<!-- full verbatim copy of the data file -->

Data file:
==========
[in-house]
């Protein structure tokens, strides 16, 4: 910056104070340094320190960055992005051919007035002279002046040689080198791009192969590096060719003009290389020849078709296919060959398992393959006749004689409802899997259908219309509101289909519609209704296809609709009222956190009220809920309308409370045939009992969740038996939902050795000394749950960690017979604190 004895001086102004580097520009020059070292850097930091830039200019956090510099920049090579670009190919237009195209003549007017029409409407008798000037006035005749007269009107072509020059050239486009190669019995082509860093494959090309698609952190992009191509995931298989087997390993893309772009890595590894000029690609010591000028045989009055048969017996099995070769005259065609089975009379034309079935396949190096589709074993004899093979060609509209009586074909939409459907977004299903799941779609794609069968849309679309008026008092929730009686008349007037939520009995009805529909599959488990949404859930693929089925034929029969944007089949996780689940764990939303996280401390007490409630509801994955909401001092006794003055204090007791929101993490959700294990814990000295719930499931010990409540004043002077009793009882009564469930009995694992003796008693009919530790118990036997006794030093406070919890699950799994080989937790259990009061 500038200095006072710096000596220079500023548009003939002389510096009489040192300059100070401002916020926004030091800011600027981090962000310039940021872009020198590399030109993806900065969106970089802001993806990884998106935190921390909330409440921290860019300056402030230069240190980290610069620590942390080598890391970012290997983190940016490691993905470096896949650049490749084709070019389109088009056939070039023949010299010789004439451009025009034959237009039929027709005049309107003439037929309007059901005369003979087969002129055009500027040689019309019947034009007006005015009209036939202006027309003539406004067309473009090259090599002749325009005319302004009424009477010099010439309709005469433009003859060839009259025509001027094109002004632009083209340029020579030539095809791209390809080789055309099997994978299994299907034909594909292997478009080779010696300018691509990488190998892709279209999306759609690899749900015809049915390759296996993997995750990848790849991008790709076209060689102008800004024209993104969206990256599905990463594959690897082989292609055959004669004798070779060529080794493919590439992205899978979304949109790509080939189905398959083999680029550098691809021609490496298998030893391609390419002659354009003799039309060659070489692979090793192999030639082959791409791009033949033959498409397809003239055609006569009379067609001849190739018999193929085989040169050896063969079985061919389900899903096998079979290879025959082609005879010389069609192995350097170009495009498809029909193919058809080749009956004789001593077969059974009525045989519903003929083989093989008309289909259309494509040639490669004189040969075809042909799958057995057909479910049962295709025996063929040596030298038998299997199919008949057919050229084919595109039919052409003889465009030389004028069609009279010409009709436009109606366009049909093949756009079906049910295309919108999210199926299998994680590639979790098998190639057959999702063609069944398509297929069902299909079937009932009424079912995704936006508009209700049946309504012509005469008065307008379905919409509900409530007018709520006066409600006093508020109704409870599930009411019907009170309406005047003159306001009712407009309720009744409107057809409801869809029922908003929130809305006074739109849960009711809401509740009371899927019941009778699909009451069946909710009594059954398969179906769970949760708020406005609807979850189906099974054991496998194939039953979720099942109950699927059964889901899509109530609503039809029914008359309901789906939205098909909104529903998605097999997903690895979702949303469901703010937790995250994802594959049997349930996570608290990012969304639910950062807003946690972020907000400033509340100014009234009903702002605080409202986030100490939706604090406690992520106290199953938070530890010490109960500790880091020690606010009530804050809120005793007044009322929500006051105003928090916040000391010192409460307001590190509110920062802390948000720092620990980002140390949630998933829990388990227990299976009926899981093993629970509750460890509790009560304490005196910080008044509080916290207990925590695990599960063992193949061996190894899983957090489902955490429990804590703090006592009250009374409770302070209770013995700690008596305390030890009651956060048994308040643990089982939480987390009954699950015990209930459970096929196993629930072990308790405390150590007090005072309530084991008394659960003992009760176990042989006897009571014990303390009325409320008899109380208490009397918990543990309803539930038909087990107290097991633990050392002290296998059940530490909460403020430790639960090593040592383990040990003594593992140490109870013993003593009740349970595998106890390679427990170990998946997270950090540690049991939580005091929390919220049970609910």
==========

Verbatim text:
[in-house]
């Protein structure tokens, strides 16, 4: 910056104070340094320190960055992005051919007035002279002046040689080198791009192969590096060719003009290389020849078709296919060959398992393959006749004689409802899997259908219309509101289909519609209704296809609709009222956190009220809920309308409370045939009992969740038996939902050795000394749950960690017979604190 004895001086102004580097520009020059070292850097930091830039200019956090510099920049090579670009190919237009195209003549007017029409409407008798000037006035005749007269009107072509020059050239486009190669019995082509860093494959090309698609952190992009191509995931298989087997390993893309772009890595590894000029690609010591000028045989009055048969017996099995070769005259065609089975009379034309079935396949190096589709074993004899093979060609509209009586074909939409459907977004299903799941779609794609069968849309679309008026008092929730009686008349007037939520009995009805529909599959488990949404859930693929089925034929029969944007089949996780689940764990939303996280401390007490409630509801994955909401001092006794003055204090007791929101993490959700294990814990000295719930499931010990409540004043002077009793009882009564469930009995694992003796008693009919530790118990036997006794030093406070919890699950799994080989937790259990009061 500038200095006072710096000596220079500023548009003939002389510096009489040192300059100070401002916020926004030091800011600027981090962000310039940021872009020198590399030109993806900065969106970089802001993806990884998106935190921390909330409440921290860019300056402030230069240190980290610069620590942390080598890391970012290997983190940016490691993905470096896949650049490749084709070019389109088009056939070039023949010299010789004439451009025009034959237009039929027709005049309107003439037929309007059901005369003979087969002129055009500027040689019309019947034009007006005015009209036939202006027309003539406004067309473009090259090599002749325009005319302004009424009477010099010439309709005469433009003859060839009259025509001027094109002004632009083209340029020579030539095809791209390809080789055309099997994978299994299907034909594909292997478009080779010696300018691509990488190998892709279209999306759609690899749900015809049915390759296996993997995750990848790849991008790709076209060689102008800004024209993104969206990256599905990463594959690897082989292609055959004669004798070779060529080794493919590439992205899978979304949109790509080939189905398959083999680029550098691809021609490496298998030893391609390419002659354009003799039309060659070489692979090793192999030639082959791409791009033949033959498409397809003239055609006569009379067609001849190739018999193929085989040169050896063969079985061919389900899903096998079979290879025959082609005879010389069609192995350097170009495009498809029909193919058809080749009956004789001593077969059974009525045989519903003929083989093989008309289909259309494509040639490669004189040969075809042909799958057995057909479910049962295709025996063929040596030298038998299997199919008949057919050229084919595109039919052409003889465009030389004028069609009279010409009709436009109606366009049909093949756009079906049910295309919108999210199926299998994680590639979790098998190639057959999702063609069944398509297929069902299909079937009932009424079912995704936006508009209700049946309504012509005469008065307008379905919409509900409530007018709520006066409600006093508020109704409870599930009411019907009170309406005047003159306001009712407009309720009744409107057809409801869809029922908003929130809305006074739109849960009711809401509740009371899927019941009778699909009451069946909710009594059954398969179906769970949760708020406005609807979850189906099974054991496998194939039953979720099942109950699927059964889901899509109530609503039809029914008359309901789906939205098909909104529903998605097999997903690895979702949303469901703010937790995250994802594959049997349930996570608290990012969304639910950062807003946690972020907000400033509340100014009234009903702002605080409202986030100490939706604090406690992520106290199953938070530890010490109960500790880091020690606010009530804050809120005793007044009322929500006051105003928090916040000391010192409460307001590190509110920062802390948000720092620990980002140390949630998933829990388990227990299976009926899981093993629970509750460890509790009560304490005196910080008044509080916290207990925590695990599960063992193949061996190894899983957090489902955490429990804590703090006592009250009374409770302070209770013995700690008596305390030890009651956060048994308040643990089982939480987390009954699950015990209930459970096929196993629930072990308790405390150590007090005072309530084991008394659960003992009760176990042989006897009571014990303390009325409320008899109380208490009397918990543990309803539930038909087990107290097991633990050392002290296998059940530490909460403020430790639960090593040592383990040990003594593992140490109870013993003593009740349970595998106890390679427990170990998946997270950090540690049991939580005091929390919220049970609910």